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Press Releases

LOCAL INTERVIEWS SET TO CAPTURE STORIES OF THE CIVILIAN CONSERVATION CORPS c. 1933-1942

September 19, 2011, by Aili Schreiner

September 19, 2011
FOR IMMEDIATE RELEASE

Contact:
Aili Schreiner, Project Director, 360.693.0123/503.381.0539
aili.schreiner@confluenceproject.org
Visit http://www.confluenceproject.org for full press packet


Vancouver, Washington (September 19, 2011) - The Confluence Project will host two free events to capture the stories of locals who participated in the Civilian Conservation Corps (CCC) between 1933 and 1942. Headquartered at Vancouver Barracks, the Northwest CCC program operated 27 major camps and hundreds of temporary work stations along the Columbia River Gorge. Previously enrolled personnel from the Forest Service, Army, or Navy are invited to share their memories of service through oral histories, photographs, and memorabilia as part of ongoing research by the Confluence Project on the history of the Gorge and the Columbia River.


Scheduled interviews will take place on Saturday, October 15th at the Columbia Gorge Discovery Center in The Dalles, Oregon, and on Saturday, November 12th at the Howard House, Fort Vancouver Historic Reserve in Vancouver, Washington. Past enrollees and their families are encouraged to contact Mary Rose at (360) 693-7742 to schedule an interview time. Interview volunteers will be sent questionnaires in advance. Interviewers will gather information from participants including:

  • When did volunteers enroll and under what circumstances?
  • Did volunteers live in the Northwest at the time?
  • Was the CCC experience meaningful to volunteers and their families?
  • In retrospect, did the CCC leave a lasting impression?
  • What camps did they work in?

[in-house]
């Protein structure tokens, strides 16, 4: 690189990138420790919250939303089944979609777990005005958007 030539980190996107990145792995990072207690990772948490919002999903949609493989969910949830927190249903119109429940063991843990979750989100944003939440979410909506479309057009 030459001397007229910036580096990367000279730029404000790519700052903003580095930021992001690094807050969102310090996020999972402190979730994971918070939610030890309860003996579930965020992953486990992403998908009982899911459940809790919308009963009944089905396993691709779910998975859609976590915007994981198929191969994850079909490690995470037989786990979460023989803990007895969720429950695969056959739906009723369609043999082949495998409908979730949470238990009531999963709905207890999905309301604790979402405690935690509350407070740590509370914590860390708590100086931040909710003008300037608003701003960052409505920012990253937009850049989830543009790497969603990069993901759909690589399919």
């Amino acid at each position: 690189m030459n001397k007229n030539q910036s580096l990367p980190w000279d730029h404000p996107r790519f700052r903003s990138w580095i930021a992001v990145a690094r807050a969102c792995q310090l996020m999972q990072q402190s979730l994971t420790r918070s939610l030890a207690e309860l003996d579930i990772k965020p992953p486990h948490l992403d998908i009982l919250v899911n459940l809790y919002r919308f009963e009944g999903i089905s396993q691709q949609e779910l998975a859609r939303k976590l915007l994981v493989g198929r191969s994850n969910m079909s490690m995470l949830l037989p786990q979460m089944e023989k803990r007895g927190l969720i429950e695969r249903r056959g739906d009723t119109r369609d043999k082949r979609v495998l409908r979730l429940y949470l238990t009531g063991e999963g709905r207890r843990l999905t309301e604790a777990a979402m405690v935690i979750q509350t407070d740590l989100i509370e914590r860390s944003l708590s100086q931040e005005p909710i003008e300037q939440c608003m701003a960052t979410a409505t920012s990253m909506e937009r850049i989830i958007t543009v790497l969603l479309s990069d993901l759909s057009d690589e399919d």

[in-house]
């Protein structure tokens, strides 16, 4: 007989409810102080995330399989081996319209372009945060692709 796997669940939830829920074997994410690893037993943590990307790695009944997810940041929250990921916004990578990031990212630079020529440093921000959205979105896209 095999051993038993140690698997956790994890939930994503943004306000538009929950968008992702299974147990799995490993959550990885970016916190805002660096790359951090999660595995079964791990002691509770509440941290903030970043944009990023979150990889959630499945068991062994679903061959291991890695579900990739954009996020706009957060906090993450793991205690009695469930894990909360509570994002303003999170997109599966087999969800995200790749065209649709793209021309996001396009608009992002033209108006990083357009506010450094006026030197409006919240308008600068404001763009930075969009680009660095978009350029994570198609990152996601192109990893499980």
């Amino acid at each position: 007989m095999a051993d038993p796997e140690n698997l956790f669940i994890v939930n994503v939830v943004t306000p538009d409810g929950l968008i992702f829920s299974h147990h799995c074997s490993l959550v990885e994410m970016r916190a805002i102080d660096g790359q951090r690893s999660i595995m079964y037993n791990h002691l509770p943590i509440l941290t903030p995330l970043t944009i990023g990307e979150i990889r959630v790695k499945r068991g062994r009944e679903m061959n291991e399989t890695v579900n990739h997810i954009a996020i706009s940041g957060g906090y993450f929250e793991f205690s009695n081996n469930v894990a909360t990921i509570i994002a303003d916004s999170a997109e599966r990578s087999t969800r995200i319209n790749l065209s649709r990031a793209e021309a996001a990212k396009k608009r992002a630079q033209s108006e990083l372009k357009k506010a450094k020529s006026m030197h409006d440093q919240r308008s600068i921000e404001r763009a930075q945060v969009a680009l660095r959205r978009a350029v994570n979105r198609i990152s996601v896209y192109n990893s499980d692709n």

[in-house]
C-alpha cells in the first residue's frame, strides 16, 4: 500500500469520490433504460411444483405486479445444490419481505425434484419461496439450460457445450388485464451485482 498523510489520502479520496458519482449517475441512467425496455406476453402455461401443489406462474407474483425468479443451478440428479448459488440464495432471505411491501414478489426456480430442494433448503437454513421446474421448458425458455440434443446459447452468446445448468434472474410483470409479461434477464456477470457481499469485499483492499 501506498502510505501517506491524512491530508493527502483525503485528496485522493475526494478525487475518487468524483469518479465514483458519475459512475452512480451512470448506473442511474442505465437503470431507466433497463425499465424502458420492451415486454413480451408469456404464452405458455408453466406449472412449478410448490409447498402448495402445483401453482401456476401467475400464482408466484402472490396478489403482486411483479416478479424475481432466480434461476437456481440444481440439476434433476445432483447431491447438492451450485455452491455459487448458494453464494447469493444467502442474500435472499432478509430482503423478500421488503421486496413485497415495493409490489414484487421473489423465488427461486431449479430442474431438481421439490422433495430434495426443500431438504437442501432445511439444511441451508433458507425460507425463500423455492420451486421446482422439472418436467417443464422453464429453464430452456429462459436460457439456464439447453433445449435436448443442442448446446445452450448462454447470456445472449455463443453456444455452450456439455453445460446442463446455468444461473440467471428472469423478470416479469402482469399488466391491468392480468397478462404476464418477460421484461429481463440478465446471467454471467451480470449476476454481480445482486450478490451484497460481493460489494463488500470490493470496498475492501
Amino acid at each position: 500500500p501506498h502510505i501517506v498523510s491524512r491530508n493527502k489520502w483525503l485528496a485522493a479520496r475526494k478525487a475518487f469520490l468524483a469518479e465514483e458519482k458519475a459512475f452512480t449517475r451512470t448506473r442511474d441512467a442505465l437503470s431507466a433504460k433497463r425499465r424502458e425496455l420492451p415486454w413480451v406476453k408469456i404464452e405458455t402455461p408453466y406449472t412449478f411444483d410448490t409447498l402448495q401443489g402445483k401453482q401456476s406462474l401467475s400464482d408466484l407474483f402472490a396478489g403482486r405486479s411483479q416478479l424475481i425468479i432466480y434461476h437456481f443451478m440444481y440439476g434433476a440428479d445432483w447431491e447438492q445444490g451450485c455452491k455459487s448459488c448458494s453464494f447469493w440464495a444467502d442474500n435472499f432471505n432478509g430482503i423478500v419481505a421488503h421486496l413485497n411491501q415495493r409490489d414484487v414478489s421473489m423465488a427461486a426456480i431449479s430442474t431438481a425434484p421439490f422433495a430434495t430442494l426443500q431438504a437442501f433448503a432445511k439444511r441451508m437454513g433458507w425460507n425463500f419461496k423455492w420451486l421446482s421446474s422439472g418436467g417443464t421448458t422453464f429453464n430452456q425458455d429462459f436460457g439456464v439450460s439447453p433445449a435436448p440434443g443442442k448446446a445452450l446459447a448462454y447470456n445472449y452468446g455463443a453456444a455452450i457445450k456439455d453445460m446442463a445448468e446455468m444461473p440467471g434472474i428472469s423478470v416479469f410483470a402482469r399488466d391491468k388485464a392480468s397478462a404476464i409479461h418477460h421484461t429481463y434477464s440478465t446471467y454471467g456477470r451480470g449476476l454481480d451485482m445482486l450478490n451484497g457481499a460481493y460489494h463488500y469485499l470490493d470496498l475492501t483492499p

• What specific memories or events stand out from their time of service?
  • What are the lasting effects of the CCC's in the Columbia River Gorge and beyond?

All oral histories, scanned photos, and other memorabilia gathered will inform interpretive materials for the Confluence Project, specifically at the Vancouver Land Bridge at Fort Vancouver and online at www.confluenceproject.org.

The Civilian Conservation Corps (CCC) was a public work relief program that operated from 1933 to 1942 as part of the New Deal. In less than a decade, over 2.5 million Americans created a lasting heritage throughout the nation and in the Northwest, planting nearly 3 billion trees, building over 800 parks, updating forest fire fighting methods, and creating a network trails, campsites, roads, and conservation practices that have helped preserve our forests and scenic vistas for generations to come.

About the Confluence Project
Confluence is a collaborative effort of Pacific Northwest tribes, renowned artist Maya Lin, and civic groups from Washington and Oregon to create interpretative public art, perform environmental restoration on public lands, and provide educational programming at the community level. Since 2002 we have worked as a small non-profit with local arts and culture groups, schools, and Columbia River tribes to complete four out of six major public art projects and restored public lands onsite- to international acclaim. During that time, we have raised over $28 million dollars and invested it back into communities along the Columbia River. At each art site, we have built strong community ties between public agencies, schools, local tribes, and civic and arts groups that have translated into lasting partnerships. Our final project, a tribute walkway to Celilo Falls at Celilo Park, designed by renowned artist, Maya Lin, is scheduled for completion in late 2012-early 2013. Visit www.confluenceproject.org to learn more!

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